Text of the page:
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Borrowed time

The ability of pension schemes to borrow is set to become more restricted as a result of this year&#39s Finance Bill and, with only 22 months left until the new rules take effect, action needs to be taken soon.

Current rules for self-invested personal pensions allow borrowing of up to 75 per cent of the purchase price to invest in commercial property. In practice, banks tend to be more circumspect and limit loans to nearer 70 per cent of any bricks and mortar offered as security.

The new rules are much more restrictive for most Sipps, limiting borrowing to 50 per cent of scheme assets for any new loans on or after April 6, 2006. Existing borrowing must be deducted in calculating the maximum figure.

Take an imaginary company, Acme Widgets, whose managing director John White has a Sipp. White is considering moving the business to bigger premises although he wants his Sipp to keep the property it already owns and let it out. The Sipp currently owns commercial property valued at £300,000, against which it has borrowed £150,000, and also has £150,000 in cash.

Under current rules, White could use the £150,000 cash as a 25 per cent down payment on the new property and borrow another 75 per cent of the purchase price. This would allow him to buy a property valued at up to £600,000. Even if the bank will only lend 70 per cent of the valuation, he still has £500,000 to spend.

But the new rules change the picture significantly by allowing total borrowing of only 50 per cent of the Sipp assets or an additional £75,000. This is calculated by adding up the value of the Sipp assets (cash and property) which total £450,000, then dividing by two (£225,000) and deducting existing borrowing (£150,000).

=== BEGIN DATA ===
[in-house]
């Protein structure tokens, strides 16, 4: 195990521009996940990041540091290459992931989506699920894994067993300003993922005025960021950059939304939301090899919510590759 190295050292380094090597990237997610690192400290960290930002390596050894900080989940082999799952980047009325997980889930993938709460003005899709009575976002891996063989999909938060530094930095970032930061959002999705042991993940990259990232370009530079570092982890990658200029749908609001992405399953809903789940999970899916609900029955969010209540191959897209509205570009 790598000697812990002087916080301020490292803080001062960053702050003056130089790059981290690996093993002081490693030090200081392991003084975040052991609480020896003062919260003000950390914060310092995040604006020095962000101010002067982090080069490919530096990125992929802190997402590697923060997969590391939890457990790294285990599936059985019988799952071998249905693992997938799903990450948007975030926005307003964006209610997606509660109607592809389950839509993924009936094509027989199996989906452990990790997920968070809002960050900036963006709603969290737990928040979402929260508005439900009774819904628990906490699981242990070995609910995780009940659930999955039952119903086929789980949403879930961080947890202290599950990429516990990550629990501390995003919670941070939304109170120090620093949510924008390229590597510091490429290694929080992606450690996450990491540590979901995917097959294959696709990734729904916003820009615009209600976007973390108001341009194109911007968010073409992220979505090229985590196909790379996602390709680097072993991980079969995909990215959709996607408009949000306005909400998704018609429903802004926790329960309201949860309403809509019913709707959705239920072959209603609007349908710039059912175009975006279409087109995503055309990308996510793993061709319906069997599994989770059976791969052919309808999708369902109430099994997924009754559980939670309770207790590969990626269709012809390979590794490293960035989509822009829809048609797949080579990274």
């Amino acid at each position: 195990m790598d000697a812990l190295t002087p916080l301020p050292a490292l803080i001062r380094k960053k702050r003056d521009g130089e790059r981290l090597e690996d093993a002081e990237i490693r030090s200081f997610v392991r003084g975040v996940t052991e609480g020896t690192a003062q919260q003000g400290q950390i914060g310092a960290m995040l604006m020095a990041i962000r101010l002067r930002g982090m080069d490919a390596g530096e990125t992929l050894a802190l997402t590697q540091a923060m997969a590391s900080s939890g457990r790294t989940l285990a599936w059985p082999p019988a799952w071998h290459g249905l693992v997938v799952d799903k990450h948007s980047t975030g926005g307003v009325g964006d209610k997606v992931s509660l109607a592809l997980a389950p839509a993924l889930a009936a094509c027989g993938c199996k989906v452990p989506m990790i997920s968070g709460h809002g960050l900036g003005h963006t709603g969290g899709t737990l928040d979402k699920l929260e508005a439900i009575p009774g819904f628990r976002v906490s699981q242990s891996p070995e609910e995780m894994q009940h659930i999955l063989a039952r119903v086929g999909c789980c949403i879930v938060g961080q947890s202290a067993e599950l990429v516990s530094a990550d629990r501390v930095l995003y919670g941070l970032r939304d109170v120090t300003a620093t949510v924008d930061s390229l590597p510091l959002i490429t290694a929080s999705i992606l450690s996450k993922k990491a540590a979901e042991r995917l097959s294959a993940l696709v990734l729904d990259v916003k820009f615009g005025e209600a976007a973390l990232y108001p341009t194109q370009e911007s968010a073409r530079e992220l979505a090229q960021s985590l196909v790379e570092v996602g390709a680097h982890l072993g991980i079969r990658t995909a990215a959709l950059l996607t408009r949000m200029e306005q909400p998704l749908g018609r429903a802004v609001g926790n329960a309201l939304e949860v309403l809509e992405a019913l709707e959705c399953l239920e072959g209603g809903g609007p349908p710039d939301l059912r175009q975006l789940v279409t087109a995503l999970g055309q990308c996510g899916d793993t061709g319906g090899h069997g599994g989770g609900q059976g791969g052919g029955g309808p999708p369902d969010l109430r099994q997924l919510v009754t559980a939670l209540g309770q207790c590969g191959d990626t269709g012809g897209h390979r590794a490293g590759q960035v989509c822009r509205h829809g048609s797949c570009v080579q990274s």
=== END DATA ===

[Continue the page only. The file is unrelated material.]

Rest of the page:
So White has only £150,000 in cash and £75,000 in new borrowing – a total of £225,000 – to buy a new property. This is unlikely to be enough to fulfil his wishes and move his business to a bigger home.

Small self-administered schemes face a similar dilemma although in most cases the difference before and after April 2006 is likely to be less marked.

The current rules allow a SSAS to borrow up to 45 per cent of the scheme assets plus three times the ordinary annual contribution. In most cases, this is not too far removed from the new 50 per cent of scheme assets rule but schemes with big annual contributions may want to consider doing something sooner rather than later.

But the new rules are not all bad news as there are some interesting aspects that could come in useful. One of these is the amount that can be paid in as a contribution. Personal contributions up to the higher of £3,600 a year or 100 per cent of taxable earned income will be allowed, together with unlimited employer contributions.

Although employer contributions are unlimited in theory, it is unlikely that employers will pay an annual contribution for any individual that exceeds the annual allowance (£215,000 in 2006/07) as any excess over the annual allowance is taxed on the member at 40 per cent.

The facility to make big contributions will make it easier to build a pension fund quickly and borrow more on the strength of that fund.